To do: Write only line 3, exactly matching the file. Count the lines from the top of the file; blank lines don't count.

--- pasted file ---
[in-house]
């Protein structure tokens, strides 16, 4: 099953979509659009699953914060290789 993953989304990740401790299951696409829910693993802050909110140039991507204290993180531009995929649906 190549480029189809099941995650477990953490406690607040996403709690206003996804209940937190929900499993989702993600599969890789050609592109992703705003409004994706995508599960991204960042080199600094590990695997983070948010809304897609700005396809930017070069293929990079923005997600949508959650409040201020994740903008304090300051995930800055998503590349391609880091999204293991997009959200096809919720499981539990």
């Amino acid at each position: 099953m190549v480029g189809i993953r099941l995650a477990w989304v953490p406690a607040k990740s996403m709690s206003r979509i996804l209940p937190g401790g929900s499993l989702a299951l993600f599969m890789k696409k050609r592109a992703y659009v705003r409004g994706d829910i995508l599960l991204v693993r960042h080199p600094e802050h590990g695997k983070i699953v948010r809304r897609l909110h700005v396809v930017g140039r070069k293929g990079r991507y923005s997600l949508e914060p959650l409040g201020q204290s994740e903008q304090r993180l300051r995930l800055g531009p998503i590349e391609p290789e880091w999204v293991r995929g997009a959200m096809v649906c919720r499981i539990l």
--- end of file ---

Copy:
């Amino acid at each position: 099953m190549v480029g189809i993953r099941l995650a477990w989304v953490p406690a607040k990740s996403m709690s206003r979509i996804l209940p937190g401790g929900s499993l989702a299951l993600f599969m890789k696409k050609r592109a992703y659009v705003r409004g994706d829910i995508l599960l991204v693993r960042h080199p600094e802050h590990g695997k983070i699953v948010r809304r897609l909110h700005v396809v930017g140039r070069k293929g990079r991507y923005s997600l949508e914060p959650l409040g201020q204290s994740e903008q304090r993180l300051r995930l800055g531009p998503i590349e391609p290789e880091w999204v293991r995929g997009a959200m096809v649906c919720r499981i539990l």